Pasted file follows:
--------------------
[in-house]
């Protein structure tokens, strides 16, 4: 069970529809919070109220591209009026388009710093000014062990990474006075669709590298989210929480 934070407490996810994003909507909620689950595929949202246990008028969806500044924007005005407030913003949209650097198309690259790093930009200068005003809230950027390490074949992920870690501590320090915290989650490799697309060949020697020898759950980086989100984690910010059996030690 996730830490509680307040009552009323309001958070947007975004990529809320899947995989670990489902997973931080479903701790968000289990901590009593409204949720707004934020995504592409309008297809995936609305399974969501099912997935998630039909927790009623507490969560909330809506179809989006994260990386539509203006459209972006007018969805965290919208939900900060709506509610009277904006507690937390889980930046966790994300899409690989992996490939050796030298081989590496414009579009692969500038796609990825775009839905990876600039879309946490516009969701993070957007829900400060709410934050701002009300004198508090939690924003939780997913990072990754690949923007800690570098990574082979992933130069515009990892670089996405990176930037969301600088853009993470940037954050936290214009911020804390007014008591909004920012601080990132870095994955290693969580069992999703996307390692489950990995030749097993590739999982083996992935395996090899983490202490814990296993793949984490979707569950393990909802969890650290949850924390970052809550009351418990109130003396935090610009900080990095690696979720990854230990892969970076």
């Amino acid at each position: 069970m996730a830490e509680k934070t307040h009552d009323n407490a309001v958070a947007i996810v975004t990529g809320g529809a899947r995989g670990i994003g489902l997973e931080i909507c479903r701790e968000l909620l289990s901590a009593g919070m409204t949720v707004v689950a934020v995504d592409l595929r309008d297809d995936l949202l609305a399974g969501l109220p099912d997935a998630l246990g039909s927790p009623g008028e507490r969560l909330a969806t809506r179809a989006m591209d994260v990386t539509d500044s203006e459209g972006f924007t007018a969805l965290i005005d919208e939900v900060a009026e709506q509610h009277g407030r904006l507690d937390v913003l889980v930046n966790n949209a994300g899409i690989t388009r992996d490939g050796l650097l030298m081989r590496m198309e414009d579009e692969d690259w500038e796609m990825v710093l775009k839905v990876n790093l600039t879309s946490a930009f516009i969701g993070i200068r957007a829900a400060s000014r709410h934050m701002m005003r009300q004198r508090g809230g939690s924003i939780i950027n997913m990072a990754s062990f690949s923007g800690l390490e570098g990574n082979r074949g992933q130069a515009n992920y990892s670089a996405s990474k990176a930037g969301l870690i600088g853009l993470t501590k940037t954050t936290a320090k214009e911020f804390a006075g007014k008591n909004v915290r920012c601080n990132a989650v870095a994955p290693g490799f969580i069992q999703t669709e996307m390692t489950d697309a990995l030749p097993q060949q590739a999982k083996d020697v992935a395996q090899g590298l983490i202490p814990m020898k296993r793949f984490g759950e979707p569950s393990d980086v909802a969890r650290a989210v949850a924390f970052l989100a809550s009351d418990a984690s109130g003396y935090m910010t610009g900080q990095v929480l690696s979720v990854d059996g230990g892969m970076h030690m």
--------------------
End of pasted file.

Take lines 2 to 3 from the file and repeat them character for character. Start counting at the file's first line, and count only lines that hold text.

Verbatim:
């Protein structure tokens, strides 16, 4: 069970529809919070109220591209009026388009710093000014062990990474006075669709590298989210929480 934070407490996810994003909507909620689950595929949202246990008028969806500044924007005005407030913003949209650097198309690259790093930009200068005003809230950027390490074949992920870690501590320090915290989650490799697309060949020697020898759950980086989100984690910010059996030690 996730830490509680307040009552009323309001958070947007975004990529809320899947995989670990489902997973931080479903701790968000289990901590009593409204949720707004934020995504592409309008297809995936609305399974969501099912997935998630039909927790009623507490969560909330809506179809989006994260990386539509203006459209972006007018969805965290919208939900900060709506509610009277904006507690937390889980930046966790994300899409690989992996490939050796030298081989590496414009579009692969500038796609990825775009839905990876600039879309946490516009969701993070957007829900400060709410934050701002009300004198508090939690924003939780997913990072990754690949923007800690570098990574082979992933130069515009990892670089996405990176930037969301600088853009993470940037954050936290214009911020804390007014008591909004920012601080990132870095994955290693969580069992999703996307390692489950990995030749097993590739999982083996992935395996090899983490202490814990296993793949984490979707569950393990909802969890650290949850924390970052809550009351418990109130003396935090610009900080990095690696979720990854230990892969970076």
């Amino acid at each position: 069970m996730a830490e509680k934070t307040h009552d009323n407490a309001v958070a947007i996810v975004t990529g809320g529809a899947r995989g670990i994003g489902l997973e931080i909507c479903r701790e968000l909620l289990s901590a009593g919070m409204t949720v707004v689950a934020v995504d592409l595929r309008d297809d995936l949202l609305a399974g969501l109220p099912d997935a998630l246990g039909s927790p009623g008028e507490r969560l909330a969806t809506r179809a989006m591209d994260v990386t539509d500044s203006e459209g972006f924007t007018a969805l965290i005005d919208e939900v900060a009026e709506q509610h009277g407030r904006l507690d937390v913003l889980v930046n966790n949209a994300g899409i690989t388009r992996d490939g050796l650097l030298m081989r590496m198309e414009d579009e692969d690259w500038e796609m990825v710093l775009k839905v990876n790093l600039t879309s946490a930009f516009i969701g993070i200068r957007a829900a400060s000014r709410h934050m701002m005003r009300q004198r508090g809230g939690s924003i939780i950027n997913m990072a990754s062990f690949s923007g800690l390490e570098g990574n082979r074949g992933q130069a515009n992920y990892s670089a996405s990474k990176a930037g969301l870690i600088g853009l993470t501590k940037t954050t936290a320090k214009e911020f804390a006075g007014k008591n909004v915290r920012c601080n990132a989650v870095a994955p290693g490799f969580i069992q999703t669709e996307m390692t489950d697309a990995l030749p097993q060949q590739a999982k083996d020697v992935a395996q090899g590298l983490i202490p814990m020898k296993r793949f984490g759950e979707p569950s393990d980086v909802a969890r650290a989210v949850a924390f970052l989100a809550s009351d418990a984690s109130g003396y935090m910010t610009g900080q990095v929480l690696s979720v990854d059996g230990g892969m970076h030690m």